Effective formulations for the preparation of calcium phosphate bone cements

  • F. C. M. Driessens
  • M. G. Boltong
  • O. Bermúdez
  • J. A. Planell
  • M. P. Ginebra
  • E. Fernández
Papers

DOI: 10.1007/BF00053338

Cite this article as:
Driessens, F.C.M., Boltong, M.G., Bermúdez, O. et al. J Mater Sci: Mater Med (1994) 5: 164. doi:10.1007/BF00053338

In the system CaO−P2O5−H2O 13 different solids with varying Ca/P ratios are known. In addition calcium phosphates containing other biocompatible constituents like Na, or K, or Mg or Cl or carbonate, are known. Therefore, a large number of combinations of such compounds is possible which might result in the formation of calcium phosphate cements upon mixing with water. However, the number of calcium phosphates possibly formed by precipitation at room or body temperatures is limited to 12, which should limit the number of suitable combinations. In this study more than 450 different combinations of reactants have been investigated. The results were evaluated on the basis of the following criteria: (a) was the intended reaction product formed? (b) was the final setting time shorter than 60 min? (c) was the compressive strength after soaking for 1 day in Ringer's solution at 37°C higher than 2 MPa? We found that 15 formulations satisfied all of these criteria. The distribution of cements synthesized in this way was 3 DCPD type, 3 CMP type, 6 OCP type and 3 CDHA type cements. The DCPD type cements were acidic during setting and remained that for a long time afterwards. CDHA type cements were neutral or basic during setting, and remained neutral after completion of the reaction. The OCP type cements were neutral both during and after setting. Two CMP type cements were basic both during and after setting. In this study compressive strengths were found up to 90 MPa. Also, in the literature values up to 90 MPa have been reported for this type of cement. Taking into account the excellent biocompatibility and the good osteoconductivity of calcium phosphates and the fact that these calcium phosphate cements can be injected into the site of operation, it may be expected that these materials will become the materials of choice for bone replacement and augmentation. Their suitability for the fixation of metal endoprostheses for joint replacement should be investigated as well.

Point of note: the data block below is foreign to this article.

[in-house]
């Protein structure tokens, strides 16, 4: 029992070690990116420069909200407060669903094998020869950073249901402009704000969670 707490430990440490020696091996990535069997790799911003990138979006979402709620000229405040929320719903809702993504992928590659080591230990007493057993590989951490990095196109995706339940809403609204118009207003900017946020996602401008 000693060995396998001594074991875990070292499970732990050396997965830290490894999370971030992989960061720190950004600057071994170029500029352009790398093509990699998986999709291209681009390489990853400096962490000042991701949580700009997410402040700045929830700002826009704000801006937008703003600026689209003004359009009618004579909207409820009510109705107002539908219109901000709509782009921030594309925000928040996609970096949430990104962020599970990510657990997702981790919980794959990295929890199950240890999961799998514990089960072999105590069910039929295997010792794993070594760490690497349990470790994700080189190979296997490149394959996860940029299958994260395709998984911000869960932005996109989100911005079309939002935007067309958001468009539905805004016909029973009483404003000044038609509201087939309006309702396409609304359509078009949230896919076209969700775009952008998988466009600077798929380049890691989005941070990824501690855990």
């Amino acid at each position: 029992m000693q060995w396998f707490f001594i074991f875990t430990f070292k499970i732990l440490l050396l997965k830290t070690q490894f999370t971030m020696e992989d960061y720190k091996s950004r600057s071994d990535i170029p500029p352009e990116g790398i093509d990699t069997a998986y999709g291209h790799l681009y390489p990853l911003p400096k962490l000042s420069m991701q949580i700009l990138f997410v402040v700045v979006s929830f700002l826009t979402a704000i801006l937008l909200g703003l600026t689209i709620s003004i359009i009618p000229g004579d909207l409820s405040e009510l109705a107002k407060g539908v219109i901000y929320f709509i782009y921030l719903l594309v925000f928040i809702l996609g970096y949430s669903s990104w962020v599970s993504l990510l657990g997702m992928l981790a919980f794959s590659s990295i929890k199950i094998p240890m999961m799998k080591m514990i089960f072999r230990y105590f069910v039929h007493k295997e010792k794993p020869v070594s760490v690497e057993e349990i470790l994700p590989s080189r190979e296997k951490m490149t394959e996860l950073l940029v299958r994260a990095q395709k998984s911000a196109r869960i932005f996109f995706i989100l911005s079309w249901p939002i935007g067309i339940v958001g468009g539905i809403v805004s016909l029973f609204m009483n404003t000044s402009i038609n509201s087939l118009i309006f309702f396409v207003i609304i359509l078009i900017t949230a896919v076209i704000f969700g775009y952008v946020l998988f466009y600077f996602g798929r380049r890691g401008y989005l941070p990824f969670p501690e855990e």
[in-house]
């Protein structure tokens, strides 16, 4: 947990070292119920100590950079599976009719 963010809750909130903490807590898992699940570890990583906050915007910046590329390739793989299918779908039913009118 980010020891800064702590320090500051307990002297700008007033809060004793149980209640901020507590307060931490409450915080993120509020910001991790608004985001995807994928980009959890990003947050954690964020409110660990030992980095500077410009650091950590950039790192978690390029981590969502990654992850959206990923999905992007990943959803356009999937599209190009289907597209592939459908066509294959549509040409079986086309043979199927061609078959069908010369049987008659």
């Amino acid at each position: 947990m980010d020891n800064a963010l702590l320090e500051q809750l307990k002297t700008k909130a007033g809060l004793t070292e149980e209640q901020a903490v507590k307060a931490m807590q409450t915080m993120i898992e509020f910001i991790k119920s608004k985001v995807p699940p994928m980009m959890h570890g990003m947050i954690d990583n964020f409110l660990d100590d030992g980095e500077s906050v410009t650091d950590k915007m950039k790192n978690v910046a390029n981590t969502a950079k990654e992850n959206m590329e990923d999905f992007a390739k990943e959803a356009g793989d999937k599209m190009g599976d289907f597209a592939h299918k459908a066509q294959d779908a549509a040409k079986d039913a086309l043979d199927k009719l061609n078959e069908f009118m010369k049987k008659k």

Copyright information

© Chapman & Hall 1994

Authors and Affiliations

  • F. C. M. Driessens
    • 1
  • M. G. Boltong
    • 1
  • O. Bermúdez
    • 1
  • J. A. Planell
    • 1
  • M. P. Ginebra
    • 1
  • E. Fernández
    • 1
  1. 1.Department of Materials Science and MetallurgyUniv. Politécnica de CataluñaBarcelonaSpain

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